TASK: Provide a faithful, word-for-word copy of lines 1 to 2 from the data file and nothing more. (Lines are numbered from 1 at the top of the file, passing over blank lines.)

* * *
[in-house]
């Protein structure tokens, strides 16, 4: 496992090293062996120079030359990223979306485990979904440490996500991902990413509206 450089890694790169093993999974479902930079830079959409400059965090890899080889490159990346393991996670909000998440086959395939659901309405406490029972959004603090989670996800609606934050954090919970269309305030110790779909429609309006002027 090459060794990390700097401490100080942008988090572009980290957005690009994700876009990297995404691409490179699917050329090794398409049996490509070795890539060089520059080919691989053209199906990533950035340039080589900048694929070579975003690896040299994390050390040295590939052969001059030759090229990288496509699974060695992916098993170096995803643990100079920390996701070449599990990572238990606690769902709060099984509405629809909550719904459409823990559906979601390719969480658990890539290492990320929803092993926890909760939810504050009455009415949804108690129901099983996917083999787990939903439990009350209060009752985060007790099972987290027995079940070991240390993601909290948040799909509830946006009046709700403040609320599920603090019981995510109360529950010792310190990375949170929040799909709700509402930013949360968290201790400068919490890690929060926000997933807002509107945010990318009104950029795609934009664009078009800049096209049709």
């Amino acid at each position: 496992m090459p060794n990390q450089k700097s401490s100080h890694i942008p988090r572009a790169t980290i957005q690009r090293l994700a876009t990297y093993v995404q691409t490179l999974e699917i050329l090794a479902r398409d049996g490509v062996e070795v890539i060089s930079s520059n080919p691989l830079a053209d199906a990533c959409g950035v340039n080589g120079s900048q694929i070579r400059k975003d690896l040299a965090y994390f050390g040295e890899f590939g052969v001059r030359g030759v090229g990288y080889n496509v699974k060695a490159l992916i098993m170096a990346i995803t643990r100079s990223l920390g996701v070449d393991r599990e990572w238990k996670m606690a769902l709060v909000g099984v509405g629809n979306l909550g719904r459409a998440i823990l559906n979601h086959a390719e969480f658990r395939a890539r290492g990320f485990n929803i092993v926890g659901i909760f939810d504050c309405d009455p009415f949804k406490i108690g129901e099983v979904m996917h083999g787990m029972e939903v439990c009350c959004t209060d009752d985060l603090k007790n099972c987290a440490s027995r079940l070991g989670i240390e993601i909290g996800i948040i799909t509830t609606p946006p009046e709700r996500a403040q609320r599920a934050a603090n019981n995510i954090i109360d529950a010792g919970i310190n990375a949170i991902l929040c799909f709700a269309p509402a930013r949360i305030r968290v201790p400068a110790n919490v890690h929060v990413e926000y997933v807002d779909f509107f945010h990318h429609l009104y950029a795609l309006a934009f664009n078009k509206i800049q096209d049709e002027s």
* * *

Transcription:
[in-house]
């Protein structure tokens, strides 16, 4: 496992090293062996120079030359990223979306485990979904440490996500991902990413509206 450089890694790169093993999974479902930079830079959409400059965090890899080889490159990346393991996670909000998440086959395939659901309405406490029972959004603090989670996800609606934050954090919970269309305030110790779909429609309006002027 090459060794990390700097401490100080942008988090572009980290957005690009994700876009990297995404691409490179699917050329090794398409049996490509070795890539060089520059080919691989053209199906990533950035340039080589900048694929070579975003690896040299994390050390040295590939052969001059030759090229990288496509699974060695992916098993170096995803643990100079920390996701070449599990990572238990606690769902709060099984509405629809909550719904459409823990559906979601390719969480658990890539290492990320929803092993926890909760939810504050009455009415949804108690129901099983996917083999787990939903439990009350209060009752985060007790099972987290027995079940070991240390993601909290948040799909509830946006009046709700403040609320599920603090019981995510109360529950010792310190990375949170929040799909709700509402930013949360968290201790400068919490890690929060926000997933807002509107945010990318009104950029795609934009664009078009800049096209049709």